For me, the most salient point came when Ginsberg discussed some of her most memorable dissenting opinions. She cited a dissenting opinion by Justices Brandeis and Holmes in 1919 that eventually inspired change in legal treatment of Free Speech in America. That prefaced mention of her dissent in Ledbetter v Goodyear Tire and Rubber Co (2007).
Lilly Ledbetter had been an area manager for Goodyear for a long time when she learned that others with far less time in the same position were being paid substantially more than she was. Ledbetter sued under Title VII of the Civil Rights Act of 1964. Because the unlawful employment practice started so long before she sued, the majority opinion held that she was barred by statute of limitations language in Title VII from making a claim. Because of Ginsberg's dissenting opinion, Congress passed the Lilly Ledbetter Fair Pay Act of 2009. (Arizona's 2 GOP senators (Kyl/McCain) voted NAY; its 8 Representatives voted along party lines, 5 AYE/3 NAY; President Obama signed the bill into law January 29, 2009)
A bill to amend title VII of the Civil Rights Act of 1964 and the Age Discrimination in Employment Act of 1967, and to modify the operation of the Americans with Disabilities Act of 1990 and the Rehabilitation Act of 1973, to clarify that a discriminatory compensation decision or other practice that is unlawful under such Acts occurs each time compensation is paid pursuant to the discriminatory compensation decision or other practice, and for other purposes.(emphasis mine)Which now brings me to the District Court decision in Harris v AIRC. Ginsberg's comments shed important light on the 2-1 decision denying the Tea people a victory over Independent Redistricting. Thus far, I've read the 55-page per curium opinion ostensibly authored by Circuit Court Judge Clifton and the 16-page concurring opinion written by Judge Silver. Because Judge Wake's dissenting opinion is not of immediate consequence, I left it to last and will read it in the next few days.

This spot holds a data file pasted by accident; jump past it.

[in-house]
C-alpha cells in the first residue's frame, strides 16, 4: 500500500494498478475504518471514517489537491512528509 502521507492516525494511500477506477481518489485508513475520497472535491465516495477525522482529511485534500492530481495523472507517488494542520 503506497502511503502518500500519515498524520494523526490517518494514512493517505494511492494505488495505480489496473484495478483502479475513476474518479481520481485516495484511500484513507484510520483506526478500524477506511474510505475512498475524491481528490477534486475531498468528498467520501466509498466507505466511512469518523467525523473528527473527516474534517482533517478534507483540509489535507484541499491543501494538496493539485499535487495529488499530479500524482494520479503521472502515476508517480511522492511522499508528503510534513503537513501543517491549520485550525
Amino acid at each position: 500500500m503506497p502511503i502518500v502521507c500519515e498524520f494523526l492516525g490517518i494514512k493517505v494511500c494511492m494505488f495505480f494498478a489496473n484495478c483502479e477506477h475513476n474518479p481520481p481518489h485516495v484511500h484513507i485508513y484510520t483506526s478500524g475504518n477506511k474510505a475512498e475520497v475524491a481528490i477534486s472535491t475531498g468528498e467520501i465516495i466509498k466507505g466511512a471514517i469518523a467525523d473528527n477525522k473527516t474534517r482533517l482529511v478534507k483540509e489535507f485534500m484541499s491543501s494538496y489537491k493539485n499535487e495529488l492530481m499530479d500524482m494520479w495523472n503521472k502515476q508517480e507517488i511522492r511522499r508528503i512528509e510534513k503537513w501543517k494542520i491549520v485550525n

But referenced in Clifton's and Silver's opinions are sharp rebukes to Wake's. For example, from my previous post, on the per curium opinion, Footnote 11 reads,
Similarly, the dissenting opinion contends, at 20, that the Department of Justice “has never required unequal population for preclearance in the 48 years of administering Section 5.” That assertion is not proven. More importantly, it is an irrelevant straw man. For preclearance purposes, any variation in population is a means, not an end. There would never be reason for the Department to “require unequal population.” That is not the Department’s goal. The question is whether a state might improve its chances of obtaining preclearance by presenting a plan that includes minor population variations. The evidence presented to us supported that proposition, and neither plaintiffs nor the dissenting opinion deny that fact. (emphasis mine)That would seem to nullify Wake's opinion in the eyes of the Supreme Court, generally speaking. However, we know the current SCOTUS leans strongly to the right, as apparently does Wake. Yet, for SCOTUS, in this case, making a partisan ruling in favor of the plaintiffs will, in fact, cut both ways. Politics is like a pendulum. Dominance the GOP has enjoyed over lawmaking in Arizona for the last couple of decades is likely to swing back the toward the left.
BUT, if Wake wasn't writing his opinion for the court but to reignite the political firestorm, hoping to undermine Independent Redistricting for the 2021 cycle, the straw man fallacy may simply not have been a particular concern for him.
Lord knows, Wes Harris' tirades during public comments in AIRC hearings often held little to no relation to logic and rationality. Oh, and apparently the Arizona Republic's Bob Robb doesn't care about the fallacious nature of Wake's arguments either. Maybe Mr. Robb will be taken to school by our good friend John Kavanagh, who considers himself an adamant opponent of fallacies.